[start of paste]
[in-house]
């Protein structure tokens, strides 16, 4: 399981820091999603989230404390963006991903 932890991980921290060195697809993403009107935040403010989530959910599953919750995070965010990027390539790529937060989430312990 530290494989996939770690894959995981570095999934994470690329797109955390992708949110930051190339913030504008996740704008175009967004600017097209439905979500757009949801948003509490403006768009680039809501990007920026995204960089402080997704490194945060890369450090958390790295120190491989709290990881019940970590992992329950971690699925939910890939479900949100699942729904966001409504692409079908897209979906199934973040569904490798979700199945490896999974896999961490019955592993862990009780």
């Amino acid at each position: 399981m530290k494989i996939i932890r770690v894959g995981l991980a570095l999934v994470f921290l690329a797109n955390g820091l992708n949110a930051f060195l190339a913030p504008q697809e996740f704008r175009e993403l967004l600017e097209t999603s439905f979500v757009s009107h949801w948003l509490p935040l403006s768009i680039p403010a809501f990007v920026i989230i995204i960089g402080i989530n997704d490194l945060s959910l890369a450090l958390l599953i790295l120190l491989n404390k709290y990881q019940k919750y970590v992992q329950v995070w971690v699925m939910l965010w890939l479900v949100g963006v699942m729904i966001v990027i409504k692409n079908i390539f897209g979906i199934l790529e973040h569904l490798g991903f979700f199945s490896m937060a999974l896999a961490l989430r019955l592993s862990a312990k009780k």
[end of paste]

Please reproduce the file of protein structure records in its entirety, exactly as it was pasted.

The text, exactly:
[in-house]
């Protein structure tokens, strides 16, 4: 399981820091999603989230404390963006991903 932890991980921290060195697809993403009107935040403010989530959910599953919750995070965010990027390539790529937060989430312990 530290494989996939770690894959995981570095999934994470690329797109955390992708949110930051190339913030504008996740704008175009967004600017097209439905979500757009949801948003509490403006768009680039809501990007920026995204960089402080997704490194945060890369450090958390790295120190491989709290990881019940970590992992329950971690699925939910890939479900949100699942729904966001409504692409079908897209979906199934973040569904490798979700199945490896999974896999961490019955592993862990009780």
């Amino acid at each position: 399981m530290k494989i996939i932890r770690v894959g995981l991980a570095l999934v994470f921290l690329a797109n955390g820091l992708n949110a930051f060195l190339a913030p504008q697809e996740f704008r175009e993403l967004l600017e097209t999603s439905f979500v757009s009107h949801w948003l509490p935040l403006s768009i680039p403010a809501f990007v920026i989230i995204i960089g402080i989530n997704d490194l945060s959910l890369a450090l958390l599953i790295l120190l491989n404390k709290y990881q019940k919750y970590v992992q329950v995070w971690v699925m939910l965010w890939l479900v949100g963006v699942m729904i966001v990027i409504k692409n079908i390539f897209g979906i199934l790529e973040h569904l490798g991903f979700f199945s490896m937060a999974l896999a961490l989430r019955l592993s862990a312990k009780k």